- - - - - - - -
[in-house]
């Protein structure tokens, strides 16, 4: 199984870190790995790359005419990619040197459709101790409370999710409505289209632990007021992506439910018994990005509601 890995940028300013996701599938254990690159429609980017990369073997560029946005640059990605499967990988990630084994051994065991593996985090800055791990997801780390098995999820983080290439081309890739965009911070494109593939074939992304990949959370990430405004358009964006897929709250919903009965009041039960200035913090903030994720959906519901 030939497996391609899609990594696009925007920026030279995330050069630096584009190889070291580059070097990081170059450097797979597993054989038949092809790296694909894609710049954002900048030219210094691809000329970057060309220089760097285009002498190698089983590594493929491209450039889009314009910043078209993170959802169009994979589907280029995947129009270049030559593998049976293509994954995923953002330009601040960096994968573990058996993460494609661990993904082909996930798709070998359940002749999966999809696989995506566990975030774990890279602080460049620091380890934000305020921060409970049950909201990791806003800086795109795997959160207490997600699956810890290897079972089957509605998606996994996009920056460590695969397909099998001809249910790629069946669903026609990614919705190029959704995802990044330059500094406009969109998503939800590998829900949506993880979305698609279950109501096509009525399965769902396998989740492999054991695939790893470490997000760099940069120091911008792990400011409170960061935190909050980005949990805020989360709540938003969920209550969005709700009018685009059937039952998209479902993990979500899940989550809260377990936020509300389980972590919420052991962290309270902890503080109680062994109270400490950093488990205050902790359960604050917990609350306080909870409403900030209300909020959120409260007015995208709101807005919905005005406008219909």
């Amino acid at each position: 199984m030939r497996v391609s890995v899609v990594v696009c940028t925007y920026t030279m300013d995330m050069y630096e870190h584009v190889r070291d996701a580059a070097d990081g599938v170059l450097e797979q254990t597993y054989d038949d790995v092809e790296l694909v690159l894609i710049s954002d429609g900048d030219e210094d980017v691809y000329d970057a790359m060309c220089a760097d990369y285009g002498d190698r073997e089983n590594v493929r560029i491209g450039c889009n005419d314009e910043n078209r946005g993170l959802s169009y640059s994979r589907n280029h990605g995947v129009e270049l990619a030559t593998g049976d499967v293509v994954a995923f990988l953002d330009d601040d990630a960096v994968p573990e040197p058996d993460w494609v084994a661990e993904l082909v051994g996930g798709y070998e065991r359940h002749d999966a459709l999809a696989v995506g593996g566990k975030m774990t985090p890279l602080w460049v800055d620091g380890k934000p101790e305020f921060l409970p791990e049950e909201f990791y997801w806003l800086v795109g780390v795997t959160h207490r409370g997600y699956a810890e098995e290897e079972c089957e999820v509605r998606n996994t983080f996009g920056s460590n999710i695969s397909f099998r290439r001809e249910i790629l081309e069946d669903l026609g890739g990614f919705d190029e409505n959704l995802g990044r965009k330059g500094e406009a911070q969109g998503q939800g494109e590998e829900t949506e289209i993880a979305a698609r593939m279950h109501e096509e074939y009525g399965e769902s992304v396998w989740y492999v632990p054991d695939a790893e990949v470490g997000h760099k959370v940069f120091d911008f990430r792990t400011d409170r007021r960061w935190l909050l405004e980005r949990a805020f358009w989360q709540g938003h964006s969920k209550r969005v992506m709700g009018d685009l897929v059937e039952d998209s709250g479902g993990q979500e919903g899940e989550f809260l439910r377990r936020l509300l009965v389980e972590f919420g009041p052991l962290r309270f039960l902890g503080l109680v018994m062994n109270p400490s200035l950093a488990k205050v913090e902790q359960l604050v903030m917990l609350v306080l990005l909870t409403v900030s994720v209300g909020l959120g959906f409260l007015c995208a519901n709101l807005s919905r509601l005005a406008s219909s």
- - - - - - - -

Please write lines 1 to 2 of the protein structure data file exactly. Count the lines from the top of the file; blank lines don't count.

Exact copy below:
[in-house]
């Protein structure tokens, strides 16, 4: 199984870190790995790359005419990619040197459709101790409370999710409505289209632990007021992506439910018994990005509601 890995940028300013996701599938254990690159429609980017990369073997560029946005640059990605499967990988990630084994051994065991593996985090800055791990997801780390098995999820983080290439081309890739965009911070494109593939074939992304990949959370990430405004358009964006897929709250919903009965009041039960200035913090903030994720959906519901 030939497996391609899609990594696009925007920026030279995330050069630096584009190889070291580059070097990081170059450097797979597993054989038949092809790296694909894609710049954002900048030219210094691809000329970057060309220089760097285009002498190698089983590594493929491209450039889009314009910043078209993170959802169009994979589907280029995947129009270049030559593998049976293509994954995923953002330009601040960096994968573990058996993460494609661990993904082909996930798709070998359940002749999966999809696989995506566990975030774990890279602080460049620091380890934000305020921060409970049950909201990791806003800086795109795997959160207490997600699956810890290897079972089957509605998606996994996009920056460590695969397909099998001809249910790629069946669903026609990614919705190029959704995802990044330059500094406009969109998503939800590998829900949506993880979305698609279950109501096509009525399965769902396998989740492999054991695939790893470490997000760099940069120091911008792990400011409170960061935190909050980005949990805020989360709540938003969920209550969005709700009018685009059937039952998209479902993990979500899940989550809260377990936020509300389980972590919420052991962290309270902890503080109680062994109270400490950093488990205050902790359960604050917990609350306080909870409403900030209300909020959120409260007015995208709101807005919905005005406008219909």